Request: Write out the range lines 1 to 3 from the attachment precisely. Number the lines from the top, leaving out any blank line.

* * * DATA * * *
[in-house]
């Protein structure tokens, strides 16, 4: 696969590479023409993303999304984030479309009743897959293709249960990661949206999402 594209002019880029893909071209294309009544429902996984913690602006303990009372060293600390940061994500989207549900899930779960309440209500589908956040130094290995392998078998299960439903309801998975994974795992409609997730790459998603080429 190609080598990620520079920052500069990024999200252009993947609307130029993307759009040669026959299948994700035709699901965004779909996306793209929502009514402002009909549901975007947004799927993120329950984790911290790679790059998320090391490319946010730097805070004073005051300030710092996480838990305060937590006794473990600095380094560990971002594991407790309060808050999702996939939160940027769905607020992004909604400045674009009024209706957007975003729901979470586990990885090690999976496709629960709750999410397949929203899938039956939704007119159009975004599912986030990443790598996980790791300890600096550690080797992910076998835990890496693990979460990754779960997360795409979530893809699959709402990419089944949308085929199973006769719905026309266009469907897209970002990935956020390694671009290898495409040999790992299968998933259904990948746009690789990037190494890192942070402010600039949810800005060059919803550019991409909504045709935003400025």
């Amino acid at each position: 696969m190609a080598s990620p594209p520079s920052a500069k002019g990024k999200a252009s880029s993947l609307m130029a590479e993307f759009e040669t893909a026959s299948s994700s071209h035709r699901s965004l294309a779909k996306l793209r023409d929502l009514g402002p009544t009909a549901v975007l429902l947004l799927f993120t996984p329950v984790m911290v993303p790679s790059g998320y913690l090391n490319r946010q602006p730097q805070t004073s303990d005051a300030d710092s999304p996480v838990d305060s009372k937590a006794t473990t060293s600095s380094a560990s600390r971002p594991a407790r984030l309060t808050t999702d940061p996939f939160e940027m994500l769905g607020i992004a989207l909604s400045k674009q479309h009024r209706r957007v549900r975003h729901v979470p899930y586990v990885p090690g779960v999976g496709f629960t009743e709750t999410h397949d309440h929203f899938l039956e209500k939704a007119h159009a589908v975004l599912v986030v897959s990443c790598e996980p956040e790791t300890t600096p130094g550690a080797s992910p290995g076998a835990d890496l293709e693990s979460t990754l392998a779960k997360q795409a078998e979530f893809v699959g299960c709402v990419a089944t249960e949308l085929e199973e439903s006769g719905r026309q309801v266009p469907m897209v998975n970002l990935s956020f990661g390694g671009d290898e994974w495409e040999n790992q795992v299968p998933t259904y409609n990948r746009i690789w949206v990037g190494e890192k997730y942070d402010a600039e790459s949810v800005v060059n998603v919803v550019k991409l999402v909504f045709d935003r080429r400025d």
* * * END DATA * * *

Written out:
[in-house]
């Protein structure tokens, strides 16, 4: 696969590479023409993303999304984030479309009743897959293709249960990661949206999402 594209002019880029893909071209294309009544429902996984913690602006303990009372060293600390940061994500989207549900899930779960309440209500589908956040130094290995392998078998299960439903309801998975994974795992409609997730790459998603080429 190609080598990620520079920052500069990024999200252009993947609307130029993307759009040669026959299948994700035709699901965004779909996306793209929502009514402002009909549901975007947004799927993120329950984790911290790679790059998320090391490319946010730097805070004073005051300030710092996480838990305060937590006794473990600095380094560990971002594991407790309060808050999702996939939160940027769905607020992004909604400045674009009024209706957007975003729901979470586990990885090690999976496709629960709750999410397949929203899938039956939704007119159009975004599912986030990443790598996980790791300890600096550690080797992910076998835990890496693990979460990754779960997360795409979530893809699959709402990419089944949308085929199973006769719905026309266009469907897209970002990935956020390694671009290898495409040999790992299968998933259904990948746009690789990037190494890192942070402010600039949810800005060059919803550019991409909504045709935003400025």
């Amino acid at each position: 696969m190609a080598s990620p594209p520079s920052a500069k002019g990024k999200a252009s880029s993947l609307m130029a590479e993307f759009e040669t893909a026959s299948s994700s071209h035709r699901s965004l294309a779909k996306l793209r023409d929502l009514g402002p009544t009909a549901v975007l429902l947004l799927f993120t996984p329950v984790m911290v993303p790679s790059g998320y913690l090391n490319r946010q602006p730097q805070t004073s303990d005051a300030d710092s999304p996480v838990d305060s009372k937590a006794t473990t060293s600095s380094a560990s600390r971002p594991a407790r984030l309060t808050t999702d940061p996939f939160e940027m994500l769905g607020i992004a989207l909604s400045k674009q479309h009024r209706r957007v549900r975003h729901v979470p899930y586990v990885p090690g779960v999976g496709f629960t009743e709750t999410h397949d309440h929203f899938l039956e209500k939704a007119h159009a589908v975004l599912v986030v897959s990443c790598e996980p956040e790791t300890t600096p130094g550690a080797s992910p290995g076998a835990d890496l293709e693990s979460t990754l392998a779960k997360q795409a078998e979530f893809v699959g299960c709402v990419a089944t249960e949308l085929e199973e439903s006769g719905r026309q309801v266009p469907m897209v998975n970002l990935s956020f990661g390694g671009d290898e994974w495409e040999n790992q795992v299968p998933t259904y409609n990948r746009i690789w949206v990037g190494e890192k997730y942070d402010a600039e790459s949810v800005v060059n998603v919803v550019k991409l999402v909504f045709d935003r080429r400025d």